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Super Street Fighter IV: Arcade Edition Review

By Jeff Buckland, 6/28/2011

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With the mainstream resurgence of fighting games led by Capcom's Street Fighter IV, the whole community has been revitalized. Sure, they still drive up to big cities to do local tournaments that cover both new and old games, but now there's a secondary community, one that plays online. That community might be the strongest with Street Fighter IV, and the reason for that is because Capcom keeps supporting the game with updates, new characters, and major changes. Unlike with last year's Super SFIV, though, which Capcom asked SFIV owners to buy flat-out for $40 - rendering their original copies of SFIV pretty much obsolete - instead, this new update is available either on disc or as a downloadable addon for Super SFIV. It's got the "Arcade Edition" tag. While Capcom sent us a copy of the disc-based version, I'll also look at it as it's packaged in its $15 DLC format.

The big thing added here in AE is a set of four new characters, bringing the total roster to 39. There's Yun and Yang from Street Fighter III, along with Evil Ryu and Oni (who is your perfect character if you thought Akuma just wasn't demon-like enough). Capcom also slapped on a nice round of polish and balance, bringing characters like Sagat back into the fore and making a ton of them actually viable, and that was apparent in the range of characters used with success in last weekend's East Coast Throwdown 3 event in New York. Of course, gamers also noticed that three of the four characters Capcom added are vastly overpowered; Yun and Yang dominated many fights, and Oni is so game-breakingly good that he was banned from being played entirely. Capcom did a great job evening out the existing roster, but overall, these new ones are just way off the mark in the balance department.

New characters are not the only things added in AE, though. New online functionality has been thrown in, allowing better control over recording and playing back replays of fights - both yours and your friends'. You can "follow" particular players like you would on Twitter and watch replays of their games, and you can browse replays of games by any elite players that are over a certain point rating. You can save your own replays and share them, too. Overall, these are the kinds of features I wish any competitive game would have, and the only thing I see missing is the ability to render and upload them - whole, not just 30-second clips - as video to a place like YouTube or some kind of Capcom-run video site. (I also want to see the ability to add voice commentary over the console's headset!)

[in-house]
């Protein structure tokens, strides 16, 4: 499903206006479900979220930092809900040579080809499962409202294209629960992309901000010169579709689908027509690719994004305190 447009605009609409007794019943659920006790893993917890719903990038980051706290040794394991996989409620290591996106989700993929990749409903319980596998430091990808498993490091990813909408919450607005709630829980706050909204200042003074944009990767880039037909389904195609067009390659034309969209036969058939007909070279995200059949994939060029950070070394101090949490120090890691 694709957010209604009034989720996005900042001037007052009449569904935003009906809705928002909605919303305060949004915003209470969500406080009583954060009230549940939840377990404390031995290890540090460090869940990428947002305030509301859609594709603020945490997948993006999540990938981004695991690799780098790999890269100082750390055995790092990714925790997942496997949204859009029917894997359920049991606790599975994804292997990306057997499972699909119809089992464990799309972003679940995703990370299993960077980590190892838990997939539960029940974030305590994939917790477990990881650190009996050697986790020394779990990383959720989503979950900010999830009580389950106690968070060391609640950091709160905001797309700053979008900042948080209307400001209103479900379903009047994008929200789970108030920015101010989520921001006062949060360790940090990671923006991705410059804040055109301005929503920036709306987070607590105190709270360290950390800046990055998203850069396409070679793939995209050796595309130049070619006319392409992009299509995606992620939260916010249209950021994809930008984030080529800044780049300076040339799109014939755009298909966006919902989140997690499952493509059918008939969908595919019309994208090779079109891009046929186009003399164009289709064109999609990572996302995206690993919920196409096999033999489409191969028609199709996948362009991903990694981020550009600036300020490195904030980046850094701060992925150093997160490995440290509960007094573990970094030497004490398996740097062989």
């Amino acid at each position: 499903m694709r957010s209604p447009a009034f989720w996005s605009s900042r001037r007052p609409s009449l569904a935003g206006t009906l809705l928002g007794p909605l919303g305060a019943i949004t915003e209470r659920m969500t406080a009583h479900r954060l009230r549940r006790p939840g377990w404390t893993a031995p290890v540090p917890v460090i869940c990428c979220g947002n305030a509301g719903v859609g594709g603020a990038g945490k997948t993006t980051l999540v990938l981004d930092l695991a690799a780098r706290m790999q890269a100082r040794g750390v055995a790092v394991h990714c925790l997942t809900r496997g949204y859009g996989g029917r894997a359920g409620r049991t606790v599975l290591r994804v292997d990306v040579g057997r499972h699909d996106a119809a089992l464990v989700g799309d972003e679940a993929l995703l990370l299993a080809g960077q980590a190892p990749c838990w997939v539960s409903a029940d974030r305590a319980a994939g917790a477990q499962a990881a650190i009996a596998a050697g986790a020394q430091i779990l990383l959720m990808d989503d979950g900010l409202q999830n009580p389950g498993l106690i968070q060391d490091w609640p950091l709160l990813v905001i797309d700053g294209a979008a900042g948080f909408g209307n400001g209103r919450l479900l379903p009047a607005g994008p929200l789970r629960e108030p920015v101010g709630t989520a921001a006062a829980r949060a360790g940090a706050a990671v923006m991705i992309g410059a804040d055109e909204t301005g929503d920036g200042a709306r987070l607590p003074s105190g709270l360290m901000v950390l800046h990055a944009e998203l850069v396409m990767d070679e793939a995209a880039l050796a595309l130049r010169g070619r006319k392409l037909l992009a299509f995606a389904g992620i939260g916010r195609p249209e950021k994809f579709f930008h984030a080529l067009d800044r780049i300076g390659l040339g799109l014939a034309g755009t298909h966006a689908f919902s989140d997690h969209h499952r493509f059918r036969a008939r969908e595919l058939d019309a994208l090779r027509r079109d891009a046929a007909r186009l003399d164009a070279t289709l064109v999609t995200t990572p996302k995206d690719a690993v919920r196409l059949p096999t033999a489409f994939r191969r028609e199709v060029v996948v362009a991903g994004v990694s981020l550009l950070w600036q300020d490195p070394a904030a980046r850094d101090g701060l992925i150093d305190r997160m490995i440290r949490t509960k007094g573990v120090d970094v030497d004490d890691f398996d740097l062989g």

I'm sure we'll see more of that from many games in the future, but for now, SSFIV AE is doing a great job staying ahead of its competition in online functionality. That said, the online netcode hasn't changed, so if you were having connection issues and laggy fights before, Arcade Edition really can't help you. After hearing from Capcom's Seth Killian on the matter, it sounds a lot like there's an element at Capcom trying to get a particular brand of netcode called GGPO into their 3D fighting games (it's been used for 2D fighting-type games and will be featured in Capcom's upcoming XBLA/PSN ports of Street Fighter III: Online Edition), but according to Seth, it's not a matter of just plugging in this new code. It's going to take a lot of work making it fit into Capcom's 3D engine, and while it won't be impossible to see GGPO powering the online play for their next flagship fighting game, chances aren't really spectacular; you might want to make your voice heard to the company if you care.

For novice players, there's never been a better time to jump in. With the enhancements and new fighters in Arcade Edition, SSFIV is now one of the best, least chaotic, and most user-friendly fighting games to jump into. The challenge mode trains you on how to fire off great combos, and while you won't really learn amazing stuff just by playing offline - and maybe not even that much in random games online - there are a lot of great videos of pro players and such for you to dive into. And even if your ambitions don't include getting all the way to the top of the leaderboards, there is still plenty of fun to be had at lower ranks, and it's always pretty easy to find a challenge. Of course, the challenge is sometimes really great, so do do try and spend some time practicing before jumping into the shark-infested waters of online play. It's not exactly scrubville out there.

With Super Street Fighter IV Arcade Edition, Capcom has sidestepped their previous error of charging players $40 to stay on the cutting edge of Street Fighter online action by serving up both a disc with everything new players need, and separately allowing current players to get the DLC upgrade for a more reasonable $15. Capcom has added a nice touch in making balance changes to bring bad characters up to at least a somewhat competitive level, and while the new characters still need to be toned down a bit to be brought in line with the rest, I don't find them to be nearly as boring or weird as some players and reviewers have. If this is your first time considering a shot at Street Fighter, grab this as a $40 retail package, and if you have SSFIV lying around, I think the fifteen bucks to get online and get competitive again is a great idea too. And make sure to see Oni's Ultra combos. The only way they'd look more destructive is if when you punched it in, Capcom quickly shifted to some kooky anime video that showed the universe exploding as he finished someone with it.

Overall: 9 out of 10



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